With radio success, Shooting Star returned to the studio in 1981 to record Hang on for Your Life with producer Dennis McKay. The album generated FM airplay with the songs "Flesh and Blood," "Breakout," and the title track. "Hollywood" was released on a 45 and climbed the Billboard Hot 100. Meanwhile, the album logged a surprising 30 weeks on Billboard's album chart and sold a respectable 200,000 US copies. In support the album, the band toured extensively with ZZ Top, Cheap Trick, Todd Rundgren, Jefferson Starship and Journey. They appeared on the radio shows Rock Line, King Biscuit Flower Hour (KBFH), The Sourceand Westwood One. They also began headlining showcase clubs across the United States, setting attendance records as they went.
In 1982 the band began recording their third album, III Wishes, at the legendary Caribou Ranch studio near Boulder, Colorado. At the helm was Journey producer Kevin Elson. Without missing a beat, they returned to touring with such acts as REO Speedwagon, John Mellencamp, Jefferson Starship, Kansas and others.
1983 saw their continued collaboration with Kevin Elson on their fourth album, Burning. This record produced radio hits "Straight Ahead," "Winner" and "Train Rolls On." After touring in support of this record, the band experienced the departure of bassist Ron Verlin, who had become disenchanted with the music industry.
In 1984 bassist Norm Dahlor was recruited to take over for Ron, and the band began to record their fifth album, Silent Scream, with producer Ron Nevison. It was released in 1985 and produced the radio hit "Summer Sun." The band's accompanying music video was popular on MTV and other video channels. After completing this record, the band was asked to record two songs for the movie soundtrack Up the Creek. The songs were "Get Ready Boy" and "Take It." Van, Norm and Steve were also the backing band on Ian Hunter's single "Great Expectations." The band then toured with Heart, Bryan Adams and ZZ Top.
In July 1989, V&R Records, the band's own label, acquired the rights to release The Best of Shooting Star. This release marked the first time that any Shooting Star record appeared on CD and included two previously unreleased songs, "Christmas Together," a 1985 single which had been played on Kansas City radio, and "Touch Me Tonight," a new song by Van which peaked on the Billboard Hot 100 at #67.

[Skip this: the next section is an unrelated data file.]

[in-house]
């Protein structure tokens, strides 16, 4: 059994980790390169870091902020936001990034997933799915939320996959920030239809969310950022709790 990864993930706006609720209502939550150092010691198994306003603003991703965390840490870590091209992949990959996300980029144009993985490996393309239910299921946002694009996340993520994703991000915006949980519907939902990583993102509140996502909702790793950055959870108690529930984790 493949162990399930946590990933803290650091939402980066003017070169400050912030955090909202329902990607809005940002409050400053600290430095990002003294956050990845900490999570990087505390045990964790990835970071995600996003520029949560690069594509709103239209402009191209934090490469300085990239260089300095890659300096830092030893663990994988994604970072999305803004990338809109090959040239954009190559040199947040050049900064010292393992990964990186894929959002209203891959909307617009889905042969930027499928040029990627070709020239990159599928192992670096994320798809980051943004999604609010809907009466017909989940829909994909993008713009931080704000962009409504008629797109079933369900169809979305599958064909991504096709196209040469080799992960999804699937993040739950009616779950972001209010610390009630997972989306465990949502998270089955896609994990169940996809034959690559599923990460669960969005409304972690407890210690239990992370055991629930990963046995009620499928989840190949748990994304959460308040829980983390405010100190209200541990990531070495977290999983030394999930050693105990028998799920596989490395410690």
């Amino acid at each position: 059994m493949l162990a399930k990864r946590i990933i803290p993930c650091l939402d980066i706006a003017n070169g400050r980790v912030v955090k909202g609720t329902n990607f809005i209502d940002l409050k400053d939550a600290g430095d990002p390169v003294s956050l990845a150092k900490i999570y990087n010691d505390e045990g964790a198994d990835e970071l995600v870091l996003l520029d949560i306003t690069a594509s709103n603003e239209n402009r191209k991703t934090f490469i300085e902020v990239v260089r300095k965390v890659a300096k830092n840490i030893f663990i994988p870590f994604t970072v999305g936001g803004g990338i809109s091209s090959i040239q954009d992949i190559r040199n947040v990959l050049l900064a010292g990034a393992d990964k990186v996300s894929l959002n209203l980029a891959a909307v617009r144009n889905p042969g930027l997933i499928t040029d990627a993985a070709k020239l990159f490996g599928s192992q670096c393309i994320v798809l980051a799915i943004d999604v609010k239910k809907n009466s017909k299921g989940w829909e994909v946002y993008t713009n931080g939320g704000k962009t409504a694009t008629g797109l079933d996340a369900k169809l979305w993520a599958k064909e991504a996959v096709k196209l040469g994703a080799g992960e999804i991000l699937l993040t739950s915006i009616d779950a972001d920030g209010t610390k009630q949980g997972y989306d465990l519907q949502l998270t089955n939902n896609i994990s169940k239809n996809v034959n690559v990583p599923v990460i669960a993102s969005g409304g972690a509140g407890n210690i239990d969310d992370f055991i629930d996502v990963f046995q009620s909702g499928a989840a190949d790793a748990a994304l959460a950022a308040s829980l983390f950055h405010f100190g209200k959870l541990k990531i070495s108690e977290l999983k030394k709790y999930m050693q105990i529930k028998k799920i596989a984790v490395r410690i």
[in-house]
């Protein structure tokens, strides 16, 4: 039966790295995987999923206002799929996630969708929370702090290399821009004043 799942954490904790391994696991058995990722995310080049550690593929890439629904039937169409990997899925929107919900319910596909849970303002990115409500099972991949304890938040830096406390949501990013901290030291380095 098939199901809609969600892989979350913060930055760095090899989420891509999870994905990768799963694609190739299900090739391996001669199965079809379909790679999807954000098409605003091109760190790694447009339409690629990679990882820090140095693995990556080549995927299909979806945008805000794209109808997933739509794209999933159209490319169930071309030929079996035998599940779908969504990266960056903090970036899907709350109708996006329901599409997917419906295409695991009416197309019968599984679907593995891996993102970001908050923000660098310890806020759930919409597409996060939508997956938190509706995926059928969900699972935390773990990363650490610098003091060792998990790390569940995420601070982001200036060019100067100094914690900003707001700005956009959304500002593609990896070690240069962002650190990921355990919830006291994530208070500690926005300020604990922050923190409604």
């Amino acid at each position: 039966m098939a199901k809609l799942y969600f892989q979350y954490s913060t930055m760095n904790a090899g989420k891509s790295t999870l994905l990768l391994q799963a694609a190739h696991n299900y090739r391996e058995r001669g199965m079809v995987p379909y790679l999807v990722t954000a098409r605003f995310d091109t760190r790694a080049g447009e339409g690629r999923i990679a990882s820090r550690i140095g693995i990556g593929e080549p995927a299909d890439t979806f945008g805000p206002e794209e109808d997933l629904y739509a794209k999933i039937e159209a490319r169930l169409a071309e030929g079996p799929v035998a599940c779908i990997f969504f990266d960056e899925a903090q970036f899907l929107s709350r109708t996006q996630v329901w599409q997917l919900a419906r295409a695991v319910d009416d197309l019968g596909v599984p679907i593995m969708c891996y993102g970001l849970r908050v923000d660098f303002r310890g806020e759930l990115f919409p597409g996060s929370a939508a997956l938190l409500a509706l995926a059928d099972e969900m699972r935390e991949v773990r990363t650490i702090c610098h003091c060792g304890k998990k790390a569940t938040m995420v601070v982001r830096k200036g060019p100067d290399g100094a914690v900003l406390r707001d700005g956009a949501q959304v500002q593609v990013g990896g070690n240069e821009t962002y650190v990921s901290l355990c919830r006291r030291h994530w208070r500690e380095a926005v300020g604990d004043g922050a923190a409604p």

With the success of The Best Of and fans' desire for new material, Shooting Star was offered a new recording contract with Enigma Records. Returning to the group were original members Ron Verlin, Van McLain, and Steve Thomas. The other members were Dennis Laffoon on keyboards and vocalist Keith Mitchell. Charles Waltz was originally slated to rejoin but had moved to California and was busy with another band, Toledo Waltz, while Gary West had left the music business entirely. Thomas played drums on "Touch Me Tonight" but departed shortly afterwards as he was unable to commit to music full-time, and he was subsequently replaced by Rod Lincoln. In Los Angeles, the band made a video for "Touch Me Tonight." It received extensive airplay on MTV, making their request chart, and rose to #67 on the Billboard Hot 100. This was the highest charting single of the band's career. The song also appeared in the Dolph Lundgrenmovie I Come in Peace.
In 1991 the band released their sixth effort, It's Not Over. During the recording of this project, Enigma Records went bankrupt and the group decided to finish it on their own. Released on their own V & R label, the album received critical acclaim throughout Europe and helped broaden the Shooting Star audience.